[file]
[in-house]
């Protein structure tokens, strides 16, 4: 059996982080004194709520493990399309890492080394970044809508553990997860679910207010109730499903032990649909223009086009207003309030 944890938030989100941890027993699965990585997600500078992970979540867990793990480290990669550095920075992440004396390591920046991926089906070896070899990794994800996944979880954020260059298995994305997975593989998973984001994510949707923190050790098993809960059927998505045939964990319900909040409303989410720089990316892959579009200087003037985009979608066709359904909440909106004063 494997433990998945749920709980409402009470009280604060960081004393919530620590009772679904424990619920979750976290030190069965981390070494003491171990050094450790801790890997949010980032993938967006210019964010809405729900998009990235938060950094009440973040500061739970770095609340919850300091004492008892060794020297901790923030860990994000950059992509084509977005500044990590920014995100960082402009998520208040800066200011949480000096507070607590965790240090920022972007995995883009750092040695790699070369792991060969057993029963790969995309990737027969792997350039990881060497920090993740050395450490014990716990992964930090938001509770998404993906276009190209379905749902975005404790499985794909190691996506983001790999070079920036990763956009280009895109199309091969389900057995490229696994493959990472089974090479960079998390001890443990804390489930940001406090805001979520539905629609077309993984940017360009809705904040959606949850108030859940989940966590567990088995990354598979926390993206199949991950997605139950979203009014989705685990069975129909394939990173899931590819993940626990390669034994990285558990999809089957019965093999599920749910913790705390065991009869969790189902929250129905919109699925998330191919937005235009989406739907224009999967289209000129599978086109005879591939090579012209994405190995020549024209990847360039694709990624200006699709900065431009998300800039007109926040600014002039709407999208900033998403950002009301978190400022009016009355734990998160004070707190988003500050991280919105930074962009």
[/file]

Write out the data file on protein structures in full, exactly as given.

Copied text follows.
[in-house]
């Protein structure tokens, strides 16, 4: 059996982080004194709520493990399309890492080394970044809508553990997860679910207010109730499903032990649909223009086009207003309030 944890938030989100941890027993699965990585997600500078992970979540867990793990480290990669550095920075992440004396390591920046991926089906070896070899990794994800996944979880954020260059298995994305997975593989998973984001994510949707923190050790098993809960059927998505045939964990319900909040409303989410720089990316892959579009200087003037985009979608066709359904909440909106004063 494997433990998945749920709980409402009470009280604060960081004393919530620590009772679904424990619920979750976290030190069965981390070494003491171990050094450790801790890997949010980032993938967006210019964010809405729900998009990235938060950094009440973040500061739970770095609340919850300091004492008892060794020297901790923030860990994000950059992509084509977005500044990590920014995100960082402009998520208040800066200011949480000096507070607590965790240090920022972007995995883009750092040695790699070369792991060969057993029963790969995309990737027969792997350039990881060497920090993740050395450490014990716990992964930090938001509770998404993906276009190209379905749902975005404790499985794909190691996506983001790999070079920036990763956009280009895109199309091969389900057995490229696994493959990472089974090479960079998390001890443990804390489930940001406090805001979520539905629609077309993984940017360009809705904040959606949850108030859940989940966590567990088995990354598979926390993206199949991950997605139950979203009014989705685990069975129909394939990173899931590819993940626990390669034994990285558990999809089957019965093999599920749910913790705390065991009869969790189902929250129905919109699925998330191919937005235009989406739907224009999967289209000129599978086109005879591939090579012209994405190995020549024209990847360039694709990624200006699709900065431009998300800039007109926040600014002039709407999208900033998403950002009301978190400022009016009355734990998160004070707190988003500050991280919105930074962009």